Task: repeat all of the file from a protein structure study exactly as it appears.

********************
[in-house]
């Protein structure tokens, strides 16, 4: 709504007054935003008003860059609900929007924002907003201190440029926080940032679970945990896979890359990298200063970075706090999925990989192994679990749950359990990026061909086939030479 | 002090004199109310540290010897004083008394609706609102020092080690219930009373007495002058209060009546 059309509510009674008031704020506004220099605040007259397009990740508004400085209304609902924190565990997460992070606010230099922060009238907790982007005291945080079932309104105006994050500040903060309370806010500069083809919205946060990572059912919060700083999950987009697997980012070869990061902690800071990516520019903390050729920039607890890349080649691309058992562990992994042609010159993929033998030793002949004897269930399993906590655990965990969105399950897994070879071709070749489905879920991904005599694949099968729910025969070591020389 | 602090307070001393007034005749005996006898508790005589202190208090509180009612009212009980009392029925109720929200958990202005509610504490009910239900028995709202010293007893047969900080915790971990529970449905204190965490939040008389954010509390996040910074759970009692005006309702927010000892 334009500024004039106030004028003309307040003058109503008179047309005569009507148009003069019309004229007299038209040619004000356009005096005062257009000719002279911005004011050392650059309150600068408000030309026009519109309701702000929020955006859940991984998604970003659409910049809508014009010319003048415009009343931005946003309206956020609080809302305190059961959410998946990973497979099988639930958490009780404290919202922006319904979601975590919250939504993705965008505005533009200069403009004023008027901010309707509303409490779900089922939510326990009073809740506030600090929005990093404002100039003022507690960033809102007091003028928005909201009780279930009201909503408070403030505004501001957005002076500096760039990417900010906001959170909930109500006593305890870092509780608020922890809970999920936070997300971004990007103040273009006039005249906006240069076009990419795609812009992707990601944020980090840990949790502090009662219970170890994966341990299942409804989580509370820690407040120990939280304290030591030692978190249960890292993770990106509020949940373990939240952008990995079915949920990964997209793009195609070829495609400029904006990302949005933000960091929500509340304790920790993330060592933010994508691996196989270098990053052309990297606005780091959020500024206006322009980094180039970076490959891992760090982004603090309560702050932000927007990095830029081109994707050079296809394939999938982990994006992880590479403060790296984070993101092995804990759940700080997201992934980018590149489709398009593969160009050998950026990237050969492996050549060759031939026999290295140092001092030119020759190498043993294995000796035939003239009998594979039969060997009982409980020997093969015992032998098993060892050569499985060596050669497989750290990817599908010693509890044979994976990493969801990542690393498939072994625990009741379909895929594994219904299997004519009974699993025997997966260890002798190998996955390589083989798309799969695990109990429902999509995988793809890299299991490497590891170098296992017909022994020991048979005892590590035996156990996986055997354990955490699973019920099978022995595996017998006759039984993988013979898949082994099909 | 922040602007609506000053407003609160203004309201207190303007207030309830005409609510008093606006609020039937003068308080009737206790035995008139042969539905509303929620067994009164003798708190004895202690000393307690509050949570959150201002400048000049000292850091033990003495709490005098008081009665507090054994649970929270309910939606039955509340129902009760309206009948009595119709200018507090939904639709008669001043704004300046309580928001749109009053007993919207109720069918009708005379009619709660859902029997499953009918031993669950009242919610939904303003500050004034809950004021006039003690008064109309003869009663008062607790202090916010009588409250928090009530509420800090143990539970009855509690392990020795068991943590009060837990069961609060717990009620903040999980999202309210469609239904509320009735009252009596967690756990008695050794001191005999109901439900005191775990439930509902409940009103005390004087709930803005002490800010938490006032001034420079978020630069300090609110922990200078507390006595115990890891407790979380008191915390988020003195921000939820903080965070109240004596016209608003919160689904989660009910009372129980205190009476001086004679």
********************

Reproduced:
[in-house]
């Protein structure tokens, strides 16, 4: 709504007054935003008003860059609900929007924002907003201190440029926080940032679970945990896979890359990298200063970075706090999925990989192994679990749950359990990026061909086939030479 | 002090004199109310540290010897004083008394609706609102020092080690219930009373007495002058209060009546 059309509510009674008031704020506004220099605040007259397009990740508004400085209304609902924190565990997460992070606010230099922060009238907790982007005291945080079932309104105006994050500040903060309370806010500069083809919205946060990572059912919060700083999950987009697997980012070869990061902690800071990516520019903390050729920039607890890349080649691309058992562990992994042609010159993929033998030793002949004897269930399993906590655990965990969105399950897994070879071709070749489905879920991904005599694949099968729910025969070591020389 | 602090307070001393007034005749005996006898508790005589202190208090509180009612009212009980009392029925109720929200958990202005509610504490009910239900028995709202010293007893047969900080915790971990529970449905204190965490939040008389954010509390996040910074759970009692005006309702927010000892 334009500024004039106030004028003309307040003058109503008179047309005569009507148009003069019309004229007299038209040619004000356009005096005062257009000719002279911005004011050392650059309150600068408000030309026009519109309701702000929020955006859940991984998604970003659409910049809508014009010319003048415009009343931005946003309206956020609080809302305190059961959410998946990973497979099988639930958490009780404290919202922006319904979601975590919250939504993705965008505005533009200069403009004023008027901010309707509303409490779900089922939510326990009073809740506030600090929005990093404002100039003022507690960033809102007091003028928005909201009780279930009201909503408070403030505004501001957005002076500096760039990417900010906001959170909930109500006593305890870092509780608020922890809970999920936070997300971004990007103040273009006039005249906006240069076009990419795609812009992707990601944020980090840990949790502090009662219970170890994966341990299942409804989580509370820690407040120990939280304290030591030692978190249960890292993770990106509020949940373990939240952008990995079915949920990964997209793009195609070829495609400029904006990302949005933000960091929500509340304790920790993330060592933010994508691996196989270098990053052309990297606005780091959020500024206006322009980094180039970076490959891992760090982004603090309560702050932000927007990095830029081109994707050079296809394939999938982990994006992880590479403060790296984070993101092995804990759940700080997201992934980018590149489709398009593969160009050998950026990237050969492996050549060759031939026999290295140092001092030119020759190498043993294995000796035939003239009998594979039969060997009982409980020997093969015992032998098993060892050569499985060596050669497989750290990817599908010693509890044979994976990493969801990542690393498939072994625990009741379909895929594994219904299997004519009974699993025997997966260890002798190998996955390589083989798309799969695990109990429902999509995988793809890299299991490497590891170098296992017909022994020991048979005892590590035996156990996986055997354990955490699973019920099978022995595996017998006759039984993988013979898949082994099909 | 922040602007609506000053407003609160203004309201207190303007207030309830005409609510008093606006609020039937003068308080009737206790035995008139042969539905509303929620067994009164003798708190004895202690000393307690509050949570959150201002400048000049000292850091033990003495709490005098008081009665507090054994649970929270309910939606039955509340129902009760309206009948009595119709200018507090939904639709008669001043704004300046309580928001749109009053007993919207109720069918009708005379009619709660859902029997499953009918031993669950009242919610939904303003500050004034809950004021006039003690008064109309003869009663008062607790202090916010009588409250928090009530509420800090143990539970009855509690392990020795068991943590009060837990069961609060717990009620903040999980999202309210469609239904509320009735009252009596967690756990008695050794001191005999109901439900005191775990439930509902409940009103005390004087709930803005002490800010938490006032001034420079978020630069300090609110922990200078507390006595115990890891407790979380008191915390988020003195921000939820903080965070109240004596016209608003919160689904989660009910009372129980205190009476001086004679």